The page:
Academic researchers jailbreak Tesla’s infotainment system to unlock FSD and more

Tesla revolutionized the automotive industry with its cutting-edge technology. For owners that technology is mostly accessed through the main display inside the vehicle, but a group of academic researchers have recently jailbroken the automaker’s infotainment system allowing them to turn on features such as Acceleration Boost and Full Self-Driving (FSD).

According to the researchers from Technical University Berlin and independent researcher Oleg Drokin, all recent Tesla models feature MCU-Z, an AMD-based infotainment system that facilitates over-the-air (OTA) updates and also enables users to purchase features and software upgrades from within the vehicle.

The researchers discovered that by exploiting a known voltage glitching attack on the Infotainment and Connectivity ECU (ICE) board, they could bypass the AMD Secure Processor (ASP), the system’s root of trust. This glitching attack allowed them to gain root access and execute arbitrary software on the MCU-Z, effectively unlocking some of the paid in-car features without proper authorization, according to a report by DarkReading.

Not only does this exploit open access to paid features such as Acceleration Boost and heated seats, it also allowed them to access Tesla’s internal network for more sophisticated modding. This included breaking geolocation restrictions on navigation and FSD Beta, as well as the ability to transfer a vehicle’s user profile to another Tesla.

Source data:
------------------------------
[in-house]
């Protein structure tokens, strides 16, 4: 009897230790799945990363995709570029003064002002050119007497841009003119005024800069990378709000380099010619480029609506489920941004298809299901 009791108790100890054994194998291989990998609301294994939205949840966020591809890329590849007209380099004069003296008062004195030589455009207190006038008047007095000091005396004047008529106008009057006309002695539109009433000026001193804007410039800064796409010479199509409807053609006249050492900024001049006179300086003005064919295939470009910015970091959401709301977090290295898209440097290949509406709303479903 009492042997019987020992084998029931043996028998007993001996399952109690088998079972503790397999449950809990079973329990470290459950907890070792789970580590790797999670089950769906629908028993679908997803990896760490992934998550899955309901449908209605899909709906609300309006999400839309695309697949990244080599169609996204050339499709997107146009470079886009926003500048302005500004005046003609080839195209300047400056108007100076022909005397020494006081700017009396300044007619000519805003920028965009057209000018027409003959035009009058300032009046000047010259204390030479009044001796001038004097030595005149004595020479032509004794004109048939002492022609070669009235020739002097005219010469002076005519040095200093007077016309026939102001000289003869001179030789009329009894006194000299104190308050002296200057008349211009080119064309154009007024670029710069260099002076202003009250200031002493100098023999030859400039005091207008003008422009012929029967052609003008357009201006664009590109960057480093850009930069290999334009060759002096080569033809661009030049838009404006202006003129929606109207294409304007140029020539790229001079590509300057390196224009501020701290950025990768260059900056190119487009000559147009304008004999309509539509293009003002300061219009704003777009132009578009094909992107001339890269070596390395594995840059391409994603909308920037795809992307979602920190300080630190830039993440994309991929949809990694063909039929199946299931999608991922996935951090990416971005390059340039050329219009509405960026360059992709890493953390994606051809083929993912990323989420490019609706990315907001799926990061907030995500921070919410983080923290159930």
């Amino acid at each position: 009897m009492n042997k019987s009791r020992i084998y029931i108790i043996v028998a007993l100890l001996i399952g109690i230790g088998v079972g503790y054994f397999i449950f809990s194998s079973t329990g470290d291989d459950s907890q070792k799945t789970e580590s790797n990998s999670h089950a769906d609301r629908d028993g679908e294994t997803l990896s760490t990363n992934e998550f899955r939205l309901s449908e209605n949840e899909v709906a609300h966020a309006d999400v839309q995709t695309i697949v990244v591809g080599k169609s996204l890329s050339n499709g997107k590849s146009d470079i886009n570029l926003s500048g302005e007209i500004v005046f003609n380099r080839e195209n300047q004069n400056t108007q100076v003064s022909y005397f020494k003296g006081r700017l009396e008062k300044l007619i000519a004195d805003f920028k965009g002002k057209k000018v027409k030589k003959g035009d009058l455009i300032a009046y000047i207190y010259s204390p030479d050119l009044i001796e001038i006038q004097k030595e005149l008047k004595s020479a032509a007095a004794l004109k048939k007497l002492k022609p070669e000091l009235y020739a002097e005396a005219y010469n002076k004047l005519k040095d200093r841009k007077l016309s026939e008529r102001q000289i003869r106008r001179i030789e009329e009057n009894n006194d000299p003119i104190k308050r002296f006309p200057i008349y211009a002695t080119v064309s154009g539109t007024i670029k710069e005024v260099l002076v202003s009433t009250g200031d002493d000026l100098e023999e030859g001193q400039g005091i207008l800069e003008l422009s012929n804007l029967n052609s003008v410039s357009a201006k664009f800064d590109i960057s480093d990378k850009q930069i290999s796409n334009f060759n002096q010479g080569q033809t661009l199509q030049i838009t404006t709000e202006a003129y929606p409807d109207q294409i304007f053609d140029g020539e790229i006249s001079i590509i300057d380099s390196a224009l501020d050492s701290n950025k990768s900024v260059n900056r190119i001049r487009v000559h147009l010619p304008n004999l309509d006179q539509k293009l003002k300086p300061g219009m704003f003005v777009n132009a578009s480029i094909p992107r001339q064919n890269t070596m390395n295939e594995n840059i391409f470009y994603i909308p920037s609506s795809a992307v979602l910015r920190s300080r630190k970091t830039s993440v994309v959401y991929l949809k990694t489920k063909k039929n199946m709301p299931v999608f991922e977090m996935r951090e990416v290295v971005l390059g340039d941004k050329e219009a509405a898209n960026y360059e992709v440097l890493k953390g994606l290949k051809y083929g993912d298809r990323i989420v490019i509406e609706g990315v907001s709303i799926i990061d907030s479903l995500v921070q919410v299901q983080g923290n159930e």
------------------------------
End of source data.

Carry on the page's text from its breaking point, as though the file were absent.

While jailbreaking an iPhone was a relatively simple task that almost anyone could do, jailbreaking your Tesla will require some technical know-how.

“Currently, our attack can be applied by people with some electronic engineering background, a soldering iron, and the ability to purchase additional hardware for about $100. We recommend using a Teensy 4.0 Development board for the voltage glitching that is readily usable with our open-sourced attack firmware. An SPI flash programmer is required, and a logic analyzer can greatly help to debug the overall attack,” Ph.D. student Christian Werling says.

While this hack allows Tesla owners to customize their vehicles and access premium features, the research team says it also poses risks. There are of course those who would use it for malicious intent, such as decrypting onboard storage and accessing private user data, including personal information, phonebooks, and calendars. But despite the newfound vulnerabilities, the team applauded Tesla’s commitment to security, which they said is ahead of the rest of the automotive industry.

The team will present their findings next week in Las Vegas at Black Hat USA under the title “Jailbreaking an Electric Vehicle in 2023 or What It Means to Hotwire Tesla’s x86-Based Seat Heater.” They have not confirmed if they have already informed Tesla of this vulnerability. The automaker is very receptive to the findings of white hat hackers, offering generous rewards for doing so. Tesla also regularly participates in the Pwn2Own hacking contest, having given away hundreds of thousands of dollars and several Teslas over the years to successful hackers.

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